[from top to bottom] A mug filled with matcha tea 😉 // Year of Yes // The Martian // Read This If You Want to Take Great Photographs of People. // Royko in Love // The Complete Portrait Manual
This may or may not be a regular feature, but since I’ve been enjoying a few diverse reads this month, I wanted to share the books I’ve been or am planning on enjoying. Normally, I’m into nonfiction reads that involve photography, self improvement or business. This month, however, I added a fiction and a biography to the pile. Go me. 😀 The stack includes:
Year of Yes: How to Dance It Out, Dance In the Sun and Be Your Own Person by Shonda Rhimes – This was not a book that was on my radar, but I noticed it at the library and thought, Hey, Grey’s Anatomy is a cool show – I bet Shonda has something worthwhile to say. This is the type of book I would normally read anyway, so it went with me to the check out line. I read it and HOLY COW. This is book is something of a game changer. My takeaways: say “yes” to opportunities that may scare you; even if there are emotional repercussions, say “yes” to yourself (Shonda, for example, broke up an engagement when she owned up to the fact that she didn’t want to get married); say “yes” to saying “no” to the toxic people in your life (“Bye Felicia.” That’s a direct quote on page 224); being a mom is not a job – it’s who you are (this sounds like a Mommy War thing and it’s not – she has asked us all to put our curling irons down and call a truce. Deal); take a compliment (and knock it off with the self deprecation and humble BS as a reply. Just say “thank you”) and oh, Shonda Rhimes is a bada**. The book starts off with the following quote from Christina Yang (Grey’s fans know who she is): “If you want crappy things to stop happening to you, then stop accepting crap and demand something more.” If that speaks to you, then you may want to pick up this book. (One more thing before I move on: this link provides a a great summary of the book. Mothers, pay attention to #24. Everyone should live #27).
The Martian by Andy Weir – I have nothing to say about this book as I haven’t read it yet. Oh wait, I do want to say something: I might be the last person to have picked up this book. (And I’m looking forward to reading it!)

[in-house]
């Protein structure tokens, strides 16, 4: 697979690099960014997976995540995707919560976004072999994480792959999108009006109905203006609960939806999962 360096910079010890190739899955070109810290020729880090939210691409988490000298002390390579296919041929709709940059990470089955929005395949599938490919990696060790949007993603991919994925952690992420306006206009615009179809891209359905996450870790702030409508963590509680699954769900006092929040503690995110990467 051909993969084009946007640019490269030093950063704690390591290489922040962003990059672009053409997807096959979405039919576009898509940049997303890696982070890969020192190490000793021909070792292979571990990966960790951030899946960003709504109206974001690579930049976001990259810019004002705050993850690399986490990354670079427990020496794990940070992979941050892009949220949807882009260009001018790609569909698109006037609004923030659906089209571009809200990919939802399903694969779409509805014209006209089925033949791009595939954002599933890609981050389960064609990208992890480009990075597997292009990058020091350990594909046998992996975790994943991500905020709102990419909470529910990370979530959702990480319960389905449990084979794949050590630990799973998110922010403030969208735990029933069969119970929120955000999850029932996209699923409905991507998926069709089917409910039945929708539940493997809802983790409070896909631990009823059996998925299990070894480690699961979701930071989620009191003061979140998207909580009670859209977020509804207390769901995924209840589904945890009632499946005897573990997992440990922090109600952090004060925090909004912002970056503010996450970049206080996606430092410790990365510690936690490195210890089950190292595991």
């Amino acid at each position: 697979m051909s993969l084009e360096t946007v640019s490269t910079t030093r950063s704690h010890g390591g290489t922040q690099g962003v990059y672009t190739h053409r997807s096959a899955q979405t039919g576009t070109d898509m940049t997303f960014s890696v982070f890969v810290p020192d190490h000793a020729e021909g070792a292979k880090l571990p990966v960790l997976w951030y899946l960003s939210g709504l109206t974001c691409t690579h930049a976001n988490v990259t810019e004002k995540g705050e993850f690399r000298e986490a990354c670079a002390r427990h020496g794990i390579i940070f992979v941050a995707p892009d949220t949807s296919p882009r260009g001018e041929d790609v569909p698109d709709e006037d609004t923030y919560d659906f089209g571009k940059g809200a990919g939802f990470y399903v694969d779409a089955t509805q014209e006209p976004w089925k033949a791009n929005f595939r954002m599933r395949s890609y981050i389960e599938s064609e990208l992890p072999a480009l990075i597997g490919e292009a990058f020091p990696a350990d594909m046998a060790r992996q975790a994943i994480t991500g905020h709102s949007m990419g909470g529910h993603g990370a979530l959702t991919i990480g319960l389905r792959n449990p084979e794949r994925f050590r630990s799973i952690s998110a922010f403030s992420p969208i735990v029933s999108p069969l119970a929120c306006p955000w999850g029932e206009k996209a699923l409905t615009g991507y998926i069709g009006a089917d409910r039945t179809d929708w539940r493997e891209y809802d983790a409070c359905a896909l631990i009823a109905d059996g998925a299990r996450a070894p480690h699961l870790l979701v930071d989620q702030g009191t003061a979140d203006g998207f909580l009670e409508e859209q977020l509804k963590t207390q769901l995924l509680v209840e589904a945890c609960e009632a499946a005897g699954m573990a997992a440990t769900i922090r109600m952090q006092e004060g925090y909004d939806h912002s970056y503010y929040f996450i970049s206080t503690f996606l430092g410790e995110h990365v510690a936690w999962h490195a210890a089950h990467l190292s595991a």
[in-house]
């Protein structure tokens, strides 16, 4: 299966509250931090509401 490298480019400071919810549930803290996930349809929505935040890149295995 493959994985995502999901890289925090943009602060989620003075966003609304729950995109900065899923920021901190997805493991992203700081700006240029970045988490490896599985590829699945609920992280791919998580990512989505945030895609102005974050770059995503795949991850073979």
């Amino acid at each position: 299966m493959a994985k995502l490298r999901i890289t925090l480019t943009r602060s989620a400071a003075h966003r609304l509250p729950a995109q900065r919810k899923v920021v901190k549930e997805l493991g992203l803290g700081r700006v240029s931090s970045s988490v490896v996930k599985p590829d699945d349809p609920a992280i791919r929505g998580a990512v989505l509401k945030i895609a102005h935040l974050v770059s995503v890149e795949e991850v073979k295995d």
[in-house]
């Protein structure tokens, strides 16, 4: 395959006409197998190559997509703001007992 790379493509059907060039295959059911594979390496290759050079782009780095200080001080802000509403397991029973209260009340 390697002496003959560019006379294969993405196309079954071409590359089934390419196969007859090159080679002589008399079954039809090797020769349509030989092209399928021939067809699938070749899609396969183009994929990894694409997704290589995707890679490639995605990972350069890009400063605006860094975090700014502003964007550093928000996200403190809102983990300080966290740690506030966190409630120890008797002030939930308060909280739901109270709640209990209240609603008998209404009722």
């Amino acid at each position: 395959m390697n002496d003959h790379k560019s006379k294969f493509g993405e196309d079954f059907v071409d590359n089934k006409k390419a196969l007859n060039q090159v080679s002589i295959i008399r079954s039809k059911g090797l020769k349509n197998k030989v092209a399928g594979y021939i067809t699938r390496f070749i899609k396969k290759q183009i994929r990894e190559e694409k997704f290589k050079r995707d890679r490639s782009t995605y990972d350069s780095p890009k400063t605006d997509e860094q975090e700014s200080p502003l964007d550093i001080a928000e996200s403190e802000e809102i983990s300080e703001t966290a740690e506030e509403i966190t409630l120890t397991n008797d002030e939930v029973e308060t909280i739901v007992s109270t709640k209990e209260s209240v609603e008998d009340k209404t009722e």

Read This If You Want to Take Great Photographs of People. by Henry Carroll – I’m reading this book for the 100th time because I’ve been getting into trying creative ways to take photographs of my kids. It’s a great reference for those who want to take pictures of people (and not necessarily in a portrait type of way).
Royko in Love by Mike Royko – I’ve been a Mike Royko fan for about almost two decades. (Wow.) I used to occasionally read his columns back in high school when he work appeared in The Chicago Tribune (or was it The Sun Times? I don’t remember – forgive me, my age is catching up with me) and rediscovered him later on in life. To me, Royko is a funny man in an angry way – my favorite type of person. 😉 But he had a soft side when it came to his first wife Carol, who died at the age of 44. If you’ve read A November Farewell (his first column after her death), you’ll understand the love he had for her. (Just a note: don’t read the words in that link unless you have a box of Kleenex nearby.) Royko in Love predates A November Farewell and is a collection of letters Mike used to send Carol while he was stationed with the military. Basically, this is a love story told through his letters – so beautiful. And even though you know how it ends (he gets the girl), you can’t help but root for him. I’m not done with the book yet, but I’ve been enjoying it very much. (Can you tell?)
The Complete Portrait Manual by Popular Photography – This is somewhat similar to Henry Carroll’s book mentioned above except that it offers more creative ideas and technical know-how. This is a great reference that I bought way back when and have severely (!!!) underutilized since. Portrait photographers, you need to get your hands on this book.
And that’s pretty much it.
Oh, and in case I haven’t mentioned it, this is a great book for artists of any type:
I should say its predecessor “The War of Art” is a MUST READ. Steven Pressfield is my spirit animal. (Shonda is too.)